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Jun 23, 2011

Fresh concern that SA is poised to abandon Refit in favour of competitive bidding

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Engineering|Africa|PROJECT|Projects|Renewable Energy|Renewable-Energy|Africa|Energy|Wind Energy
Engineering|Africa|PROJECT|Projects|Renewable Energy|Renewable-Energy|Africa|Energy|Wind Energy
engineering|africa-company|project|projects|renewable-energy|renewable-energy-company|africa|energy|wind-energy
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There is fresh concern among potential renewable energy investors that the South African government’s imminent procurement process for the first 1 000 MW of renewables projects could well proceed on the basis of a competitive bidding model, rather than being based on renewable energy feed-in tariffs (Refit) determined by the regulator.

Adding to the anxiety is the fact that the National Energy Regulator of South Africa (Nersa) failed to meet its mid-June deadline for the release of revised Refit rates, which were likely to be substantially lower than the tariffs promulgated in 2009, and on which many renewables projects had been premised.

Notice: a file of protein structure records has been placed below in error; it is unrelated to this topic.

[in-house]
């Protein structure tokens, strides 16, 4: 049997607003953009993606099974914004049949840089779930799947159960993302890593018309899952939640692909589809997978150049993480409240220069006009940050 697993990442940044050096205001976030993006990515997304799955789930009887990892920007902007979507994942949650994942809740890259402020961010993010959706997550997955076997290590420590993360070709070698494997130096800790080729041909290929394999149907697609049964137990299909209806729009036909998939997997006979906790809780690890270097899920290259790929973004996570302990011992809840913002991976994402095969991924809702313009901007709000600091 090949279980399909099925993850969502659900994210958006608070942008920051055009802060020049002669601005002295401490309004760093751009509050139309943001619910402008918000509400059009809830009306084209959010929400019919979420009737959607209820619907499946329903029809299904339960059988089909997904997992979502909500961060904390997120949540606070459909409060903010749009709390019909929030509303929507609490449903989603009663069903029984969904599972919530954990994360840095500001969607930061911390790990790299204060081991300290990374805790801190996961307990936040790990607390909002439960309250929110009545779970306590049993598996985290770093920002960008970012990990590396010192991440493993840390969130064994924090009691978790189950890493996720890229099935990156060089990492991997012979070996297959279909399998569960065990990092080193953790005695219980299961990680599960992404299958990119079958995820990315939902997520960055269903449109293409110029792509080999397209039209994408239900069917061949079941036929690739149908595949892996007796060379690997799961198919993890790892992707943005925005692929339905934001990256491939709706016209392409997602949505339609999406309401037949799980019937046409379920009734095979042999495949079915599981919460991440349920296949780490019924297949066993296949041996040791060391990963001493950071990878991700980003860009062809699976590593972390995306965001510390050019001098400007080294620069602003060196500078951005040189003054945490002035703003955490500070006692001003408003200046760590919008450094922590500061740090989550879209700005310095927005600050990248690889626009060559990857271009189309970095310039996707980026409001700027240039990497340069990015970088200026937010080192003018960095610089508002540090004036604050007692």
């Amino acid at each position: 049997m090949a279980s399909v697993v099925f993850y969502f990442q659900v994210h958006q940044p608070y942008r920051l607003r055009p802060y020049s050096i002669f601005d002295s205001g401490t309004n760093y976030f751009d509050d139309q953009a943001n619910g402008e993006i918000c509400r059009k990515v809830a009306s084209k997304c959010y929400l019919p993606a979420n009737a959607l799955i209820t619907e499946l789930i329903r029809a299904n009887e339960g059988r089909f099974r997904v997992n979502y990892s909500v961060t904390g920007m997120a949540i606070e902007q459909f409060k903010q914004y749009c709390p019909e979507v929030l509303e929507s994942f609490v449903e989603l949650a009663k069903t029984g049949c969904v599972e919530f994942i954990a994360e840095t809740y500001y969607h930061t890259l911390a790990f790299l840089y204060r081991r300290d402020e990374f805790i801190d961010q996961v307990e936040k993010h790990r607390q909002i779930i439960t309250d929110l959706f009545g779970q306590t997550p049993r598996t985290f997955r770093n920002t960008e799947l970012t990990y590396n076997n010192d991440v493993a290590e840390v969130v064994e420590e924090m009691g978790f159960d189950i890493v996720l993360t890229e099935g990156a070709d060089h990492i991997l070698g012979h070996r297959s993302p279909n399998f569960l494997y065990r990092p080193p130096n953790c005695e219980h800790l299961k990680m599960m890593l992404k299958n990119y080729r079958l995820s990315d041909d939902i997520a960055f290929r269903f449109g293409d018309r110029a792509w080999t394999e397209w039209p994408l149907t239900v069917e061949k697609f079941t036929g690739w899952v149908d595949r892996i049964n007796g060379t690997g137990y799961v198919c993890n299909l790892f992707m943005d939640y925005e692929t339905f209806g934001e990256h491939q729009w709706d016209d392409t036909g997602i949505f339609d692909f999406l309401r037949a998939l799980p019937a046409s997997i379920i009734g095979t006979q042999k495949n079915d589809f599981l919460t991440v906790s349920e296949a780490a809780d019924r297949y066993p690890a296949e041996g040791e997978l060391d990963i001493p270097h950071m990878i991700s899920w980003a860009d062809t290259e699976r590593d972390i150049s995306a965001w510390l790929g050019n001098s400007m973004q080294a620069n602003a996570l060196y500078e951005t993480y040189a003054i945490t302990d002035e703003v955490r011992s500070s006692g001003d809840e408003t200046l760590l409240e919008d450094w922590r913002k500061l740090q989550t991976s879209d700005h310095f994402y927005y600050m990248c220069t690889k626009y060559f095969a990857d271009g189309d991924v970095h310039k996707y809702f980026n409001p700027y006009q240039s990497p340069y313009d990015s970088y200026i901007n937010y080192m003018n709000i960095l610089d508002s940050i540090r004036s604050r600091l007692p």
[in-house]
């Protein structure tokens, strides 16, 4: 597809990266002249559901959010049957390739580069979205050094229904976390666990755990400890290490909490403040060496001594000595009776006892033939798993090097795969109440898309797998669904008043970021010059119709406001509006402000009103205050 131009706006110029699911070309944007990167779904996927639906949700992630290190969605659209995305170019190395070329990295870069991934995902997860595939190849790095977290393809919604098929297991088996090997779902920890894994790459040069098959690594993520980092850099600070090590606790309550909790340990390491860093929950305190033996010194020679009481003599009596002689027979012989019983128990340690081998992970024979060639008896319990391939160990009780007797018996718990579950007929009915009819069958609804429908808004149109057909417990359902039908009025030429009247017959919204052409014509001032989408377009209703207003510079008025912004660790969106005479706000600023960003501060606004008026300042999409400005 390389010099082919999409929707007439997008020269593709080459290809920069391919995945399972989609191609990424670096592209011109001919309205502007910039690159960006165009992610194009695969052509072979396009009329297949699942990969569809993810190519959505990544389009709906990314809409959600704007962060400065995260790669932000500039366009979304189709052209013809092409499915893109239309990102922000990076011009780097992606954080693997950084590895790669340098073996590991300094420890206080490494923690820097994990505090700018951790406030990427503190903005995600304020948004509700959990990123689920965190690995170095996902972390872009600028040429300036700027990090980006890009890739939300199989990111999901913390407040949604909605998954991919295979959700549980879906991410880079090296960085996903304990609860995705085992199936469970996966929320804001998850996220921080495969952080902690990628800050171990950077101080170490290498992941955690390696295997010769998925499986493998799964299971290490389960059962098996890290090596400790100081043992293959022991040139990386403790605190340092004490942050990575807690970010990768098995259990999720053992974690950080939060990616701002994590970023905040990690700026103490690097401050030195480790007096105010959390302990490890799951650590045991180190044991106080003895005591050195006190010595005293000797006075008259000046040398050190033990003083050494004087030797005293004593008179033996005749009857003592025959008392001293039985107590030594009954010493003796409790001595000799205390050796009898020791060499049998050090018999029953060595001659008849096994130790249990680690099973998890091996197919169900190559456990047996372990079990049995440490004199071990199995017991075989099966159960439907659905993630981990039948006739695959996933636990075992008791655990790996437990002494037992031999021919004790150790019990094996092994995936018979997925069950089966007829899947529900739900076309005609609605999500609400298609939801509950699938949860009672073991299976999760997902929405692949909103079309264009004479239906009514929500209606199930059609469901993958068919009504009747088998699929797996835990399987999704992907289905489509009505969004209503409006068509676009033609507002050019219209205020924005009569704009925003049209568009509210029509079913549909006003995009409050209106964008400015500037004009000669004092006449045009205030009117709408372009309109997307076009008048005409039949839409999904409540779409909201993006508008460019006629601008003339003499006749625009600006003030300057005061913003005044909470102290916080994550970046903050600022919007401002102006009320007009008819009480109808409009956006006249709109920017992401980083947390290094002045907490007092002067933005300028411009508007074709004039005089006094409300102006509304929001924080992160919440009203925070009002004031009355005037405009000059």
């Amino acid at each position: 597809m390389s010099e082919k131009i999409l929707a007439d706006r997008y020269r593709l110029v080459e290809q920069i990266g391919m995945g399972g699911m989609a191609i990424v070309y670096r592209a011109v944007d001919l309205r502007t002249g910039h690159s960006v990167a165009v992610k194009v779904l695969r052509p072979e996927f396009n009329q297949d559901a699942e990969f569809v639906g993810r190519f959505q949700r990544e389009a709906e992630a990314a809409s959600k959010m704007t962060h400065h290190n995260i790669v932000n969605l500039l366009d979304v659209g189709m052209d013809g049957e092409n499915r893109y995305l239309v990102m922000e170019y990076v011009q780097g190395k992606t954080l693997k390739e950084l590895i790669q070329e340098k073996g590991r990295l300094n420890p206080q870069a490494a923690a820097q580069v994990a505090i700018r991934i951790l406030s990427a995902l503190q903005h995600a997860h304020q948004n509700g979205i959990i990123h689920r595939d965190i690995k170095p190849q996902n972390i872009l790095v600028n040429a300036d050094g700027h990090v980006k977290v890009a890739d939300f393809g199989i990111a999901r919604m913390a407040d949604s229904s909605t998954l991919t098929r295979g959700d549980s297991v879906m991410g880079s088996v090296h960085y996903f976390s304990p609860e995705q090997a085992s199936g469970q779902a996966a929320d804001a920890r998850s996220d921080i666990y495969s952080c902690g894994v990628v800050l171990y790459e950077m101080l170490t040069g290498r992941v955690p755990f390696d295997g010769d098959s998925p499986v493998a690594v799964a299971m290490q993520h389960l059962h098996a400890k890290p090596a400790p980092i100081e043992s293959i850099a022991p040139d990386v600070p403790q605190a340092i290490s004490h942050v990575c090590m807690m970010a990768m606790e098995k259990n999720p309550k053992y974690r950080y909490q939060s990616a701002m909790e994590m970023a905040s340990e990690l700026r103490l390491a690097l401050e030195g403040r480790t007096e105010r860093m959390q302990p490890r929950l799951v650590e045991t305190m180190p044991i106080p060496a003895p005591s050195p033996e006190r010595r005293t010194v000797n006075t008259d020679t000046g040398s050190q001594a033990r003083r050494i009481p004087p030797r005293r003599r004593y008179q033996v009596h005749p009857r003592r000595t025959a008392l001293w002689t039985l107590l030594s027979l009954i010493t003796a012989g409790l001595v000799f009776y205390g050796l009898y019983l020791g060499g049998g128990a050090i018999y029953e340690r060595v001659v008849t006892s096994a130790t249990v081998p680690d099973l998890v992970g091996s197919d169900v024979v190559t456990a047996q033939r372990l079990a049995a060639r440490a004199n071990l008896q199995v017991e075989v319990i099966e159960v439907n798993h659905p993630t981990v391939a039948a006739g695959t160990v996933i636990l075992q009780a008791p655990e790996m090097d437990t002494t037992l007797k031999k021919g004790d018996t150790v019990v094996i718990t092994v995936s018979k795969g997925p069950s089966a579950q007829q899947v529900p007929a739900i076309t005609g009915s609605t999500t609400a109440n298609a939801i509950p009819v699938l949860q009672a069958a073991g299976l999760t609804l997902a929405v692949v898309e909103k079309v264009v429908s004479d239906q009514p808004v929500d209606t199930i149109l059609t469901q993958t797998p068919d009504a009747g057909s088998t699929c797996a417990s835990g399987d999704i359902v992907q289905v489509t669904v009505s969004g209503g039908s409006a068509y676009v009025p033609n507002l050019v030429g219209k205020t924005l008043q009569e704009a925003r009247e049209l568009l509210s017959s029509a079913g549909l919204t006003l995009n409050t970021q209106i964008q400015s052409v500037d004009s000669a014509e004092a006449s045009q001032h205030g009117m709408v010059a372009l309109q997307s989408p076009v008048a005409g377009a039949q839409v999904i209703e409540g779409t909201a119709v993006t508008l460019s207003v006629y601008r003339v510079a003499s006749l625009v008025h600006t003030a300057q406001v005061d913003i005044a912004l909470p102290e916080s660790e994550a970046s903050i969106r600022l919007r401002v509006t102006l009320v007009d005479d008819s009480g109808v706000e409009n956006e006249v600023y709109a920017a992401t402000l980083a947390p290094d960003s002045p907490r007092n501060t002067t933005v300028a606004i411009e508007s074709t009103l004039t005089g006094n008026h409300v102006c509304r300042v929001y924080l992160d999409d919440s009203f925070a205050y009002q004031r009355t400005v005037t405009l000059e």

In a response to questions posed by Engineering News Online, the National Treasury emphasised that the Electricity Regulations Act had determined that Nersa cannot “pre-determine a tariff”. Instead, a spokesperson said, Nersa could only consider applications at the licensing stage on a “project application by project application” basis.

However, Nersa regulatory member Thembani Bukula responded by telling Engineering News Online that it had secured legal opinion confirming that it was indeed authorised to determine tariffs. Therefore, he said that he still anticipated that the revised Refit rates would be published before the end of June.

Bukula stressed, too, that Nersa was taking its lead from the primary policymaker, the Department of Energy (DoE). But he indicated that efforts were still under way to ensure alignment between the various role-players, including the regulator, the National Treasury and the DoE.

During a recent media briefing, Energy Minister Dipuo Peters indicated that the 2009 Refit rates, and not the revised 2011 tariffs, would be used for the first procurement round. She also told lawmakers in her May 26 Budget vote speech that the first 1 000 MW would be procured by December 2011.

But despite National Treasury insisting that “there is no misalignment with the Nersa process” and that there would be only one procurement process, which would be determined by Peters through Section 34 of the Electricity Regulations Act, uncertainty over the rules of engagement had increased.

In fact, the South African Wind Energy Association (SAWEA) said on Thursday that it was increasingly concerned that the DoE intended pursuing competitive bidding, and warned that this could adversely affect investor confidence and “destroy” a nascent industry.